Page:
Apple CEO Tim Cook yesterday may have been touting the number of Apple Music music paying subscribers – 6.5 million, but at the same time rival Spotify was quietly hitting a milestone of its own. The company’s music streaming app just moved into the No. 1 position on the iPhone App Store’s “Top Grossing” charts for the first time in the U.S.
Previously, according to data from App Annie, the highest rank Spotify saw on the “Top Grossing” charts stateside was No. 3., which it hit earlier this year and maintained in September. It fared better in other markets, however – for example, in Spotify became the No. 1 Top Grossing app in the U.K. that same month.
This slight bump could be due to a number of factors, including the launch of the new iPhone 6s and 6s Plus devices, which could also be boosting downloads, and subsequently, conversions within popular mobile applications like Spotify. And it could just be benefitting from the rollout of Apple Music, which helped to introduce the idea of on-demand streaming to a wider audience of iPhone owners, who may have then compared the other options on the market and decided to shift their subscriptions over to Spotify.
And, of course, the timing of the bump is also notable as it comes following the end of the Apple Music free trial. For those who signed up with Apple Music as soon as it became available, their trial period wrapped up at the end of last month. (Apple’s service, which doesn’t have a free tier like Spotify, Pandora and others, instead let users try it out for free for three months, before having to pay the $9.99 monthly fee.)
A month after the service launched, Apple said it had 11 million trial members.
However, as Cook’s remarks suggested, Apple apparently lost millions of Apple Music users when the free trial period ended – around 40 percent of its user base. That’s actually a decent conversion rate for a new service, but the lift in Spotify’s Top Grossing ranking indicates that possibly some of those early Apple Music users are now testing out a different service instead.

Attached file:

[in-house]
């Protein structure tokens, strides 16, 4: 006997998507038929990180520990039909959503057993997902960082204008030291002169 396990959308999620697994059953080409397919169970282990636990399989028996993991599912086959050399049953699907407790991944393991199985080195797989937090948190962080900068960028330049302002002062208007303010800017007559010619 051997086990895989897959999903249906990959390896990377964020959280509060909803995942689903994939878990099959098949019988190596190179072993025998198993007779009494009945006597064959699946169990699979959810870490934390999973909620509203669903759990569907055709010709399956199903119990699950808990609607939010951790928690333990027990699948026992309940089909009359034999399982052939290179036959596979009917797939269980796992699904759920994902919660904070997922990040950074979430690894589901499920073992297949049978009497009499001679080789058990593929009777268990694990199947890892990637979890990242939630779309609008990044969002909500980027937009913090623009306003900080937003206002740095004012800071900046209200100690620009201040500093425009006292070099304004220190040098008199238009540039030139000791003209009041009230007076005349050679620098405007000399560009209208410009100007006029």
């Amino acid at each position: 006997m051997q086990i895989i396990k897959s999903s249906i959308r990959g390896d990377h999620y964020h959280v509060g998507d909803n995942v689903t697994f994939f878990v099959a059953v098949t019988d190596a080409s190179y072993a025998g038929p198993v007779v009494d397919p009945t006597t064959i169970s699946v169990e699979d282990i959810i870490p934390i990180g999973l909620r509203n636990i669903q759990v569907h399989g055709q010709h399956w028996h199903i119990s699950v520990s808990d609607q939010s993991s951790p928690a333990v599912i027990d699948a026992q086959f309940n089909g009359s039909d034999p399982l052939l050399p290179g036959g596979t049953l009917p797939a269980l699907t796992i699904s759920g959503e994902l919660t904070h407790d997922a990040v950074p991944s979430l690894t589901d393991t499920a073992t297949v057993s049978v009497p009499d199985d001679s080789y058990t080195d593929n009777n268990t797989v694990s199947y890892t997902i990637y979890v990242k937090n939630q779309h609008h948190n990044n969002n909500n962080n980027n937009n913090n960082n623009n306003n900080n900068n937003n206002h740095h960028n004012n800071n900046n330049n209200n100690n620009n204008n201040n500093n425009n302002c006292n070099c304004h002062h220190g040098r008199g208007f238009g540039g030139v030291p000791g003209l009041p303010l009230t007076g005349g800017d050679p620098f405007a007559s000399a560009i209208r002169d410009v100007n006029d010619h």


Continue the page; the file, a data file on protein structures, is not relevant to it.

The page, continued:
But time will tell how many of those 6.5 million Apple Music paying members are “accidentally” paying for the service – meaning, they forgot to cancel their subscription and won’t realize it until later when they see a bill or bank statement.
For comparison’s sake, Apple Music has 15 million total users, including those on free trials and paying customers, but Spotify has 20 million paying users out of over 75 million active users, according the most recent public data from the company, released back in May.
It’s also worth noting that other music streaming apps, including Pandora, SoundCloud, Rhapsody and Rdio, saw their rankings, including grossing rank, staying fairly consistent in the days since the Apple Music trial period ended. Pandora, for example, is today the No. 4 Top Grossing app on iTunes, which is not a big change from where it was in September (at No. 5, most of the time).
Spotify’s grossing ranking yesterday (#3):